[5] Eh technically a sufficiently enthusiastic OS could notice that the time it took for the access to occur didn't match what it should on real hardware, or could look at the CPU's count of the number of SMIs that have occurred and correlate that with accesses, but good enough

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07 Jul 2019 8:15pm GMT

Linux Plumbers Conference: Scheduler Microconference Accepted into 2019 Linux Plumbers Conference

We are pleased to announce that the Scheduler Microconference has been accepted into the 2019 Linux Plumbers Conference! The scheduler determines what runs on the CPU at any given time. The lag of your desktop is affected by the scheduler, for example. There are a few different scheduling classes for a user to choose from, such as the default class (SCHED_OTHER) or a real-time class (SCHED_FIFO, SCHED_RT and SCHED_DEADLINE). The deadline scheduler is the newest and allows the user to control the amount of bandwidth received by a task or group of tasks. With cloud computing becoming popular these days, controlling bandwidth of containers or virtual machines is becoming more important. The Real-Time patch is also destined to become mainline, which will add more strain on the scheduling of tasks to make sure that real-time tasks make their deadlines (although, this Microconference will focus on non real-time aspects of the scheduler. Please defer real-time topics to the Real-time Microconference). This requires verification techniques to ensure the scheduler is properly designed.

Topics for this year include:

Come and join us in the discussion of controlling what tasks get to run on your machine and when.

We hope to see you there!

07 Jul 2019 2:51pm GMT

03 Jul 2019

feedKernel Planet

Linux Plumbers Conference: RDMA Microconference Accepted into 2019 Linux Plumbers Conference

We are pleased to announce that the RDMA Microconference has been accepted into the 2019 Linux Plumbers Conference! RDMA has been a microconference at Plumbers for the last three years and will be continuing its productive work for a fourth year. The RDMA meetings at the previous Plumbers have been critical in getting improvements to the RDMA subsystem merged into mainline. These include a new user API, container support, testability/syzkaller, system bootup, Soft iWarp, and more. There are still difficult open issues that need to be resolved, and this year's Plumbers RDMA Microconfernence is sure to come up with answers to these tough problems.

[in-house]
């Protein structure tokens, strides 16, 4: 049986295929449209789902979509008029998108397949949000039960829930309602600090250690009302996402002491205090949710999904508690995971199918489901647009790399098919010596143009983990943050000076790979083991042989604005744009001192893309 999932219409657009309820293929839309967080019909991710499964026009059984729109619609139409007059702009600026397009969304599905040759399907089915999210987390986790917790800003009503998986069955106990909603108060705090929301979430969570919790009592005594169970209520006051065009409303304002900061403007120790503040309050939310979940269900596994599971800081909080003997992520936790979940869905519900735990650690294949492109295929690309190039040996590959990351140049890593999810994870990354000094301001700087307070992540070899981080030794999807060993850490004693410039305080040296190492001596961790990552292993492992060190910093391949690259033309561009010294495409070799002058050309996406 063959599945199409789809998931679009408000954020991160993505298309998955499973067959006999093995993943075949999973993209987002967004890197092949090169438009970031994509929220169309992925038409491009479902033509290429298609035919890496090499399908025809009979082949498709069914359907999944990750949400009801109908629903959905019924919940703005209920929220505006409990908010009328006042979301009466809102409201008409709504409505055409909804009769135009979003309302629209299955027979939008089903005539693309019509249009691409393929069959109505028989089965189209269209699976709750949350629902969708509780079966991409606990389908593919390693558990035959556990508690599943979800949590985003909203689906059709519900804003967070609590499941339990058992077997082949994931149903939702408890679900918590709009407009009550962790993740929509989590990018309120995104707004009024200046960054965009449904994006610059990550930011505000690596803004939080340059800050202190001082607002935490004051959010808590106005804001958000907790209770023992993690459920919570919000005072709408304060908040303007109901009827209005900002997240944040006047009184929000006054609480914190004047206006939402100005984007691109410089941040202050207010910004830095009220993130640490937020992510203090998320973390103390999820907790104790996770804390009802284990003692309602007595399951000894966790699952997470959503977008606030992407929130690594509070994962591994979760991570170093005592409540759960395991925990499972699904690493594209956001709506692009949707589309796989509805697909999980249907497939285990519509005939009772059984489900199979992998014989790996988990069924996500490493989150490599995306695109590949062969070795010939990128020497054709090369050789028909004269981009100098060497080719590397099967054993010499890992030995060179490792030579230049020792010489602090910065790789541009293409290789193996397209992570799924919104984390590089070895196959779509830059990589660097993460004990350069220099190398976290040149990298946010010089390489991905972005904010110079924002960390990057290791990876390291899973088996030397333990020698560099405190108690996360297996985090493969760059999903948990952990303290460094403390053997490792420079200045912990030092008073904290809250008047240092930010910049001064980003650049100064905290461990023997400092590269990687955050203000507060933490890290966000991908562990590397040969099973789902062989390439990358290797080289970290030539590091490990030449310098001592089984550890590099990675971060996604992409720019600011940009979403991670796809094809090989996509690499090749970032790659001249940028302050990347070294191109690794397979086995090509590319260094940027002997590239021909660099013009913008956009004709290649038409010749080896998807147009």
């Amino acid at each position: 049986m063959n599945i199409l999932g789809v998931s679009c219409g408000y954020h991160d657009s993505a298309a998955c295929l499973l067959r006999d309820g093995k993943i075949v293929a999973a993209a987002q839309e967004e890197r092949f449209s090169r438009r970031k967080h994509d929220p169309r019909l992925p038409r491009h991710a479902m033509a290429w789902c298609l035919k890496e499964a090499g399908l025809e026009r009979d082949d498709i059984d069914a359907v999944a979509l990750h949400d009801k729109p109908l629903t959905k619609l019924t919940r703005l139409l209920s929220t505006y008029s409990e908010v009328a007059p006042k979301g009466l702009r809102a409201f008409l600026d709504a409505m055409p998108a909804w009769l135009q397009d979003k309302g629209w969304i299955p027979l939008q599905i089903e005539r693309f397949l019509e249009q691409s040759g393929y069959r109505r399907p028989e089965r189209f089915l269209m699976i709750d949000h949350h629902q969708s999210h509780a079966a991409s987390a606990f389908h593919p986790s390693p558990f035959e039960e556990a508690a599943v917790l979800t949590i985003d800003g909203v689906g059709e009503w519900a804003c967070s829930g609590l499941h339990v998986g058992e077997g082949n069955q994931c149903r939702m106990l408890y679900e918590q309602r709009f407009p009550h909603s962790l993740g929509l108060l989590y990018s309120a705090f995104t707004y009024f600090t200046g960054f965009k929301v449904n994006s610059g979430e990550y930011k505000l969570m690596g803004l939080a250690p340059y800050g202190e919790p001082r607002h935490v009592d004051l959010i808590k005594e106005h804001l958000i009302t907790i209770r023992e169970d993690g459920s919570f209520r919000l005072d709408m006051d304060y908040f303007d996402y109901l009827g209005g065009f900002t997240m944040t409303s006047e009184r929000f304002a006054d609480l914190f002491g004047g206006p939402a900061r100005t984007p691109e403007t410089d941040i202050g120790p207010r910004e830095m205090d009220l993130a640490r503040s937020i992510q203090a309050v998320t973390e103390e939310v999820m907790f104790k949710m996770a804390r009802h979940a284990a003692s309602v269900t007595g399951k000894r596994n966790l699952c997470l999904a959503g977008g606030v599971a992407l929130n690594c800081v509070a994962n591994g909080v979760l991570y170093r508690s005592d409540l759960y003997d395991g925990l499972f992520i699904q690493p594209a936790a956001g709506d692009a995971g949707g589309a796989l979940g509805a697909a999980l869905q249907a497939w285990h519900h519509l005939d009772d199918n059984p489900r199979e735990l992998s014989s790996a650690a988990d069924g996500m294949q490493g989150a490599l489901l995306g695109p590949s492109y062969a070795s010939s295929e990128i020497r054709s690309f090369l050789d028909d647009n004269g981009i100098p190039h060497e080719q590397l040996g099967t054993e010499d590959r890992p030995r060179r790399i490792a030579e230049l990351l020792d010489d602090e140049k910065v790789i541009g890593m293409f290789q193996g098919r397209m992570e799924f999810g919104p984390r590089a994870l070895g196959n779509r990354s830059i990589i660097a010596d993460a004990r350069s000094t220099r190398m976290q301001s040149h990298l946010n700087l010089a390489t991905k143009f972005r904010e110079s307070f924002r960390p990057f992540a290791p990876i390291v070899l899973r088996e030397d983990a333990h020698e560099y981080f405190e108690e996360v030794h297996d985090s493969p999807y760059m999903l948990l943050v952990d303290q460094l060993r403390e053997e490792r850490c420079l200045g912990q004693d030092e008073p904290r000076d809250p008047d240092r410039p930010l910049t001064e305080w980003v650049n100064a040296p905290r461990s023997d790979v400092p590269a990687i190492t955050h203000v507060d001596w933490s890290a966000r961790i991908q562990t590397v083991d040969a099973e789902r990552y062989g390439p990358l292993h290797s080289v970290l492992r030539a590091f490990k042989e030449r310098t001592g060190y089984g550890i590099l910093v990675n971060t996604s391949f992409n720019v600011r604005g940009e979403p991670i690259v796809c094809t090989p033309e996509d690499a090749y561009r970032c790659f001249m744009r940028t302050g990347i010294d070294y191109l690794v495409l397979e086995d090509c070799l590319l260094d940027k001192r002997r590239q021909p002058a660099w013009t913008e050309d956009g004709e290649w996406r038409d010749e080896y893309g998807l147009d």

Topics for this year include:

And new developing areas of interest:

Come and join us in the discussion of improving Linux's ability to access direct memory across high-speed networks.

We hope to see you there!

03 Jul 2019 10:54pm GMT

02 Jul 2019

feedKernel Planet

Linux Plumbers Conference: Announcing the LPC 2019 registration waiting list

The current pool of registrations for the 2019 Linux Plumbers Conference has sold out.

Those not yet registered who wish to attend should fill out the form here to get on the waiting list.

As registration spots open up, the Plumbers organizing committee will allocate them to those on the waiting list with priority given to those who will be participating in microconferences and BoFs.

02 Jul 2019 7:22pm GMT

Linux Plumbers Conference: Preliminary schedule for LPC 2019 has been published

The LPC committee is pleased to announce the preliminary schedule for the 2019 Linux Plumbers Conference.

The vast majority of the LPC refereed track talks have been accepted and are listed there. The same is true for microconferences. While there are a few talks and microconferences to be announced, you will find the current overview LPC schedule here. The LPC refereed track talks can be seen here.

The call for proposals (CfP) is still open for the Kernel Summit, Networking Summit, BOFs and topics for accepted microconferences.

As new microconferences, talks, and BOFs are accepted, they will be published to the schedule.

02 Jul 2019 4:48pm GMT

30 Jun 2019

feedKernel Planet